The defender retired from the League of Ireland’s Friday night lights in December, but will return for another encore at Tallaght Stadium this evening, on a cup giant-killing mission against his former club, Shamrock Rovers, with long-odds outsiders Midleton.
“With the draw we’ve got, you couldn’t make it up,” says Murray, who wasn’t considering the Magpies’ FAI Cup entry when he signed four months ago. “The only one better it could’ve been was if we had it at home, or if we’d drawn Cork City, but I’m looking forward to the game. I’ve always liked playing in Tallaght – I have some good memories from there.”
Murray is one of two former Cork City captains in an otherwise young Midleton team, lining out alongside Kevin Murray, who is also the assistant manager to Stephen Mulcahy (another former defensive colleague from Murray’s City days).
“When I decided to step away from the League of Ireland, I was humming and hawing about whether I wanted to carry on playing. I spoke to a few people in a few different clubs around Cork and I didn’t make any decision,” says Murray.
“After the New Year, when I spoke to Stephen and Kev Murray about coming to Midleton, it made sense really. I live in Carrigtwohill, so it’s only down the road. The biggest thing for me was I just wanted to enjoy it. If I wasn’t enjoying it, I don’t think I’d have carried on playing, but I’m enjoying it a lot and that’s been the best part.”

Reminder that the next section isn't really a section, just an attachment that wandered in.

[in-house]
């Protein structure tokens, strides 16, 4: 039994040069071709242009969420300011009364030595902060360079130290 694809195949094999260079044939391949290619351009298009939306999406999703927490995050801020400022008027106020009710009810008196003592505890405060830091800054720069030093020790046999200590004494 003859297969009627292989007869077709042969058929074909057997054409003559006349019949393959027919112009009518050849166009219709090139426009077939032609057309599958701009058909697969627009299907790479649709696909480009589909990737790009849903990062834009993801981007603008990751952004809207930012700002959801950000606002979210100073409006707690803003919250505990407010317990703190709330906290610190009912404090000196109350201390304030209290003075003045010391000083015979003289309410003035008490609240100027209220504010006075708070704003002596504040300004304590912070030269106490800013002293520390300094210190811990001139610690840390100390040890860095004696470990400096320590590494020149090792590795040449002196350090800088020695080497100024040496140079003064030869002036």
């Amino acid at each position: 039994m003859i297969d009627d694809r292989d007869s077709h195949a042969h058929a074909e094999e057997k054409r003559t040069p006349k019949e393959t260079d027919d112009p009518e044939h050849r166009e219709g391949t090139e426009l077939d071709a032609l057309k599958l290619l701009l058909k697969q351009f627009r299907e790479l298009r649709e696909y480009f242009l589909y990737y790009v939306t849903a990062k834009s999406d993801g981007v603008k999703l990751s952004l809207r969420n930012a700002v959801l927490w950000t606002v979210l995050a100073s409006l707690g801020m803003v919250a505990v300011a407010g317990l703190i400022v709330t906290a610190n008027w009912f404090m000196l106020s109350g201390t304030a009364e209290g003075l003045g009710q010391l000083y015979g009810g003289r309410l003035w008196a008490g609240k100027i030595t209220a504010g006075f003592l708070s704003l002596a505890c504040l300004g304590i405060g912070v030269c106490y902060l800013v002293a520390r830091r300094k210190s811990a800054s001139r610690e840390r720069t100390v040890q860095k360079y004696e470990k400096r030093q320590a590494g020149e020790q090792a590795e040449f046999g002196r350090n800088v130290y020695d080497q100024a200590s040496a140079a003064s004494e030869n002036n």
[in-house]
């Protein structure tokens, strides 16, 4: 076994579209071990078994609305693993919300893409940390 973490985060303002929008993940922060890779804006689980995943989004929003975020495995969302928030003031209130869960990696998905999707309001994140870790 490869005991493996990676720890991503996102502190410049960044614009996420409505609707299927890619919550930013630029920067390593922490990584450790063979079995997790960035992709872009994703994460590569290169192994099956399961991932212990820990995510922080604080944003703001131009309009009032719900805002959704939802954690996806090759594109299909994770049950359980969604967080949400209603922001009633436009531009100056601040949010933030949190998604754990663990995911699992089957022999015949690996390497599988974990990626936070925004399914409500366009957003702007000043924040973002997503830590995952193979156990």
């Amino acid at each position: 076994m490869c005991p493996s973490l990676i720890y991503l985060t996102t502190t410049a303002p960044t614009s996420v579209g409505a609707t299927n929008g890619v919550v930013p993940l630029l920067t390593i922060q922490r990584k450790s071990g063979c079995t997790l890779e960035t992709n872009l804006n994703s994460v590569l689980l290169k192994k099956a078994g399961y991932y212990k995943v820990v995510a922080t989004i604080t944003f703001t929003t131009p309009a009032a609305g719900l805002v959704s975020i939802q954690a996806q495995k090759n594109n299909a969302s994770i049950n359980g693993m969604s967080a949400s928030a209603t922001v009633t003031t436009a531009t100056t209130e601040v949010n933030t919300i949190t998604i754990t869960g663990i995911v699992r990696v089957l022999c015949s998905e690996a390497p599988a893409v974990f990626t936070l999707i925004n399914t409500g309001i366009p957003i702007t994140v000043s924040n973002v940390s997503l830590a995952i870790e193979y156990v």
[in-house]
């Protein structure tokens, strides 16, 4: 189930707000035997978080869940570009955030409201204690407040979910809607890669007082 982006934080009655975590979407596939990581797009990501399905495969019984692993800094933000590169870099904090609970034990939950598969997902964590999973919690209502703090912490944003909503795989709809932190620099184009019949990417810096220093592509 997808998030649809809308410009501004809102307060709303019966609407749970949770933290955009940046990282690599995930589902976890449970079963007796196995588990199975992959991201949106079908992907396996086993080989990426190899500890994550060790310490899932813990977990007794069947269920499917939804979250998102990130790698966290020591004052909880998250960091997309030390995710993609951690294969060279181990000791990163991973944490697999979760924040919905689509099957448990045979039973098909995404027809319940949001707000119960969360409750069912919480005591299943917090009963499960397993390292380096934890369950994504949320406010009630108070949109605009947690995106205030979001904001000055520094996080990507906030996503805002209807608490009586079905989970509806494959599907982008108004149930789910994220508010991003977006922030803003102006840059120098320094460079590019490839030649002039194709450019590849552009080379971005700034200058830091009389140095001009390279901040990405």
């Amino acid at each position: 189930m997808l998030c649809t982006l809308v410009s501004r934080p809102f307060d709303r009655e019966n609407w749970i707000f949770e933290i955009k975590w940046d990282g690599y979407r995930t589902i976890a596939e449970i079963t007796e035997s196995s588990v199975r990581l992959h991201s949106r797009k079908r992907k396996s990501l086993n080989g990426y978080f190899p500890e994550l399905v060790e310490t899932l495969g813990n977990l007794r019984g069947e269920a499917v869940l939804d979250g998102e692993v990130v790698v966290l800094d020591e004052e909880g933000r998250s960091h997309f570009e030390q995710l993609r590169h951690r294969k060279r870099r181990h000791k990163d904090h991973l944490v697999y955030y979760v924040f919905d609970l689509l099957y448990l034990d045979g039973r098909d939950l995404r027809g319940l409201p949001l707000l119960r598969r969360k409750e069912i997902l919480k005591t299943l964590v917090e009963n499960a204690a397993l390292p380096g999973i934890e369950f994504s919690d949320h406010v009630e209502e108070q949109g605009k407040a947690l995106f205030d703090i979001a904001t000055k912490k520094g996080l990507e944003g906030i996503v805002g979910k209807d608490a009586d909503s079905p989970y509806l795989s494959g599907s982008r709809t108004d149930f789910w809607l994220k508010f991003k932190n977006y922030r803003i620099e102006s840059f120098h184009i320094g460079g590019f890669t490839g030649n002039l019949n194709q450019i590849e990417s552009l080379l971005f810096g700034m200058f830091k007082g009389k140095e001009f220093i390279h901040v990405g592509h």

As a club, Midleton have giant-killing in their DNA since knocking out holders Bray Wanderers in 1991. That same year, current club chairman and founding member Michael Kirby hung up his boots after over 700 appearances in black and white stripes.
“That was a glorious time,” recalls Kirby of the FAI Cup shock played in front of 4,000 locals at Knockgriffin.
“It was just a huge sense of excitement. The support we received from the town and the attendance we had here was extraordinary. There was a huge build up, with the glamour of the FAI Cup coming the day before on display for everyone to see.
“It was really exciting for the fans and particularly for the players who were playing on that day. It’s a fantastic memory.”
That memory means those who support the Munster Senior League First Division side continue to dream big.
“You never think about it too much but you always dream that this could happen,” says Kirby.
“We had our dream back then and it came true. And lots of things have come true for us over the years, in the way we worked hard to achieve things.
“A lot of the success goes down to the fantastic spirit of the people involved in running the club and the coaches, with the amount of effort they put in. A couple of years ago that proved itself when we won the National Club of the Year, which was a tremendous honour for everyone working in Midleton FC.”
Kirby has been chairman since 1988 and even on his day off this week, he was to be found around Knockgriffin Park, where an upgraded all-weather facility is due to open.
They’re also the only club outside of Dublin to start frame football, a new and unique version of football for disabled people who use walking frames.
In Kirby’s own words, “there’s a lot happening.” On Sunday, Shamrock Rovers manager Pat Fenlon travelled to Fermoy to watch Midleton hammer the hosts 7-0.
Murray, who missed Rovers’ final appearance in 2010 through injury, knows how often their 29-year FAI Cup drought is mentioned: “Sooner rather than later they need to win it so everybody can stop talking about it.”
The bookies consider a 10-0 Rovers win more likely than a Midleton victory, but that absence of expectation just allows Murray to enjoy his Friday.
“There’s no-one really expecting too much of us so we can go and enjoy it, do ourselves justice and try and get something out of it as best we can.”